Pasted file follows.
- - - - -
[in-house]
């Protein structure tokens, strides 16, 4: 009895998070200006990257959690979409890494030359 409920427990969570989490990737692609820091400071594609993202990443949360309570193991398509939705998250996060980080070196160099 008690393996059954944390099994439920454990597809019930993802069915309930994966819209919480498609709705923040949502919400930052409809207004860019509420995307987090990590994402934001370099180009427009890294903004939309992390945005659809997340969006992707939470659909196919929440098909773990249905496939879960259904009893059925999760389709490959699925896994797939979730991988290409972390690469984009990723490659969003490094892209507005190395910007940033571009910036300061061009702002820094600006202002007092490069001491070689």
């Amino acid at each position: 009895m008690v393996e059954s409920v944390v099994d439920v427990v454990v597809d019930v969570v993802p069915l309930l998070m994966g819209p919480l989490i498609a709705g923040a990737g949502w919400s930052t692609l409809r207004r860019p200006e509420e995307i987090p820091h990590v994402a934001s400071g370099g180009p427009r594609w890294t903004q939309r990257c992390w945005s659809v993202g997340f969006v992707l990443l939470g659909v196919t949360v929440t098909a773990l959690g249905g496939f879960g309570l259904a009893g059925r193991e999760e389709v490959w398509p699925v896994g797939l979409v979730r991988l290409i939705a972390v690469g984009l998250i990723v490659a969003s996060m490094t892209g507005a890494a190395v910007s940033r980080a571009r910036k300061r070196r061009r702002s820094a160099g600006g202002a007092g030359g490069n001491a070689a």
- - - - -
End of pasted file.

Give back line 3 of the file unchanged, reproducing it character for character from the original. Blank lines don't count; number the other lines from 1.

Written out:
């Amino acid at each position: 009895m008690v393996e059954s409920v944390v099994d439920v427990v454990v597809d019930v969570v993802p069915l309930l998070m994966g819209p919480l989490i498609a709705g923040a990737g949502w919400s930052t692609l409809r207004r860019p200006e509420e995307i987090p820091h990590v994402a934001s400071g370099g180009p427009r594609w890294t903004q939309r990257c992390w945005s659809v993202g997340f969006v992707l990443l939470g659909v196919t949360v929440t098909a773990l959690g249905g496939f879960g309570l259904a009893g059925r193991e999760e389709v490959w398509p699925v896994g797939l979409v979730r991988l290409i939705a972390v690469g984009l998250i990723v490659a969003s996060m490094t892209g507005a890494a190395v910007s940033r980080a571009r910036k300061r070196r061009r702002s820094a160099g600006g202002a007092g030359g490069n001491a070689a």